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Good point Jody, besides all the Discovery Channel's have content as good as PBS's science content. Although that did release a good series on Jared Diamond's "Guns, Germs, and Steel" recently.



Post 10

Monday, August 1, 2005 - 7:35amSanction this postReply
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There are a lot of evilly-funded things, yes, this is the problem. The one that most recently annoyed me is Brownback's D.C. program to encourage people to get married by helping them to invest with that principle in mind. A magic wand to make all of it go away would be wonderful, but that is not currently available. I am not sure that making it available involves being as indiscriminate with cutting programs as is suggested. I don't find that impactful, mainly in terms of what it would do in the area of communication, and education. I think NPR and PBS are a good deal, given current conditions. I don't believe that if we dropped the savings from eliminating them directly into the public sector right now (and we all know it would take a much more, er, circuitous path) that anyone could do a rapid development that would exceed (or maybe just equal) NPR and PBS- these entities have evolved greatly since their inception.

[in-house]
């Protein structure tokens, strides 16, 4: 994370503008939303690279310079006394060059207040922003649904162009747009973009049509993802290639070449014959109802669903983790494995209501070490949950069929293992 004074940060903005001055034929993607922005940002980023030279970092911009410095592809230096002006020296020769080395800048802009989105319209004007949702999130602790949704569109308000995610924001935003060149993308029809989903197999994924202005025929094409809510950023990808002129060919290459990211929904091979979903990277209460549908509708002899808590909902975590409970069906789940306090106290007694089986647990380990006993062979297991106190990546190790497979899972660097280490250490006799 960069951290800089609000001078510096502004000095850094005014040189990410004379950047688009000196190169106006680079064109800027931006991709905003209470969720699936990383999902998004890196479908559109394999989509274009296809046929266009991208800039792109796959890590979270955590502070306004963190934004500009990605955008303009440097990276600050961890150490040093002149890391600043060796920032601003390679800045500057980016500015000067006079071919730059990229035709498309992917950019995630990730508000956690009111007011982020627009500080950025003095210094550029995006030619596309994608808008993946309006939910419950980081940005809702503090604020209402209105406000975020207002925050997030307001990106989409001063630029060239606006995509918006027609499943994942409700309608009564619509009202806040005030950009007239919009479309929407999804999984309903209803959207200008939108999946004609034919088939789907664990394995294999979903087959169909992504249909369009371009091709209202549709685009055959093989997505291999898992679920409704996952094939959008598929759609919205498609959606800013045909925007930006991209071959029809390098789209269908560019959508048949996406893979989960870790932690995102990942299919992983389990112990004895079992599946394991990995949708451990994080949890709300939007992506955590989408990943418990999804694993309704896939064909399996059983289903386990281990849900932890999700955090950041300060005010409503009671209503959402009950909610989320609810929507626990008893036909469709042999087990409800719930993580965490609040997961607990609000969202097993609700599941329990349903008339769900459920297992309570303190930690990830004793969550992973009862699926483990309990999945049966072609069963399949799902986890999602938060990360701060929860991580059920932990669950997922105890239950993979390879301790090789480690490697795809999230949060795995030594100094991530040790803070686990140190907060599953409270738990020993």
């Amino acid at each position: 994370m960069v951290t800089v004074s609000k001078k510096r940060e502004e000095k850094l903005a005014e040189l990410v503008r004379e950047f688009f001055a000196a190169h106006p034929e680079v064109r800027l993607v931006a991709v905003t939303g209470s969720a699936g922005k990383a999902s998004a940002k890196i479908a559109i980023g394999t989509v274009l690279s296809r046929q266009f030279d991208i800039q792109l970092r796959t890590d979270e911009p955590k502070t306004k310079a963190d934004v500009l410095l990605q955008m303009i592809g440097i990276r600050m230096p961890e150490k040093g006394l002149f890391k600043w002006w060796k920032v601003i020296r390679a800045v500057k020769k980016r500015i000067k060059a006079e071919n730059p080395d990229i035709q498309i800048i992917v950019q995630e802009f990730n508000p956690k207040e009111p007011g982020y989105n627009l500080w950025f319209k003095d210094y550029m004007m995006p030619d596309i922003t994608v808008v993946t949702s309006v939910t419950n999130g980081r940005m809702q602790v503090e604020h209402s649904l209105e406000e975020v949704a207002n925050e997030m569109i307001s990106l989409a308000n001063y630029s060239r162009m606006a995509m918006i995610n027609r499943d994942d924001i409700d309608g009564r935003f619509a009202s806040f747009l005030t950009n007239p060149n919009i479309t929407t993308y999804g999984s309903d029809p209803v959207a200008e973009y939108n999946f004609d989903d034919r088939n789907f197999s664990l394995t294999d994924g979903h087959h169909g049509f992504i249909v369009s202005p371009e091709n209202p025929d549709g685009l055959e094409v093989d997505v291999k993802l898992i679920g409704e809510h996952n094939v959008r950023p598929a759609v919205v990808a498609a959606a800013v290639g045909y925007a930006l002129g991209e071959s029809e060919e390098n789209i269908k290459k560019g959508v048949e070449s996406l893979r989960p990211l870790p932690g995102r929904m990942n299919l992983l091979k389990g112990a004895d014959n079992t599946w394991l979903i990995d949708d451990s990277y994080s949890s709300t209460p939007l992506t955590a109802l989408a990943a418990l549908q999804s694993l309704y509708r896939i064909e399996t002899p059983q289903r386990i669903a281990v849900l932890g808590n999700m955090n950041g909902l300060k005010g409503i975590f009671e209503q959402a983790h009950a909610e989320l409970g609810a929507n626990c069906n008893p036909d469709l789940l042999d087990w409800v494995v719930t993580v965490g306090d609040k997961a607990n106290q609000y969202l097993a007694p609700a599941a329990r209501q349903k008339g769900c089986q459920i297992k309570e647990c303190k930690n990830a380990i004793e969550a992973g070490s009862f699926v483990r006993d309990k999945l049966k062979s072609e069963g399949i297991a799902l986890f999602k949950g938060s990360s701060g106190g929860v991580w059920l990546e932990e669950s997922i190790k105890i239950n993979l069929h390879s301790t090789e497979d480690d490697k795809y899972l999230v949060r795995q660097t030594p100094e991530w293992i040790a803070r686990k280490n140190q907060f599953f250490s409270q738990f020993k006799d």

Media itself is shifting. Sattelite radio is going to change things, for one. PIDs in general are. Private sector programming is not hurting for money.




Post 11

Monday, August 1, 2005 - 3:11pmSanction this postReply
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I agree that public stations are evil in principle but I'm happy that they haven't fallen into the level of pandering that many of the other educational channels have (Trading spaces, American Chopper, etc).  At least the history channel hasn't fallen off yet, I don't know what I'd do then.

Then again I'm writing this after having stayed up until 2:30 am watching an amazing biography on Samuel Goldwyn on my local pbs station.

---Landon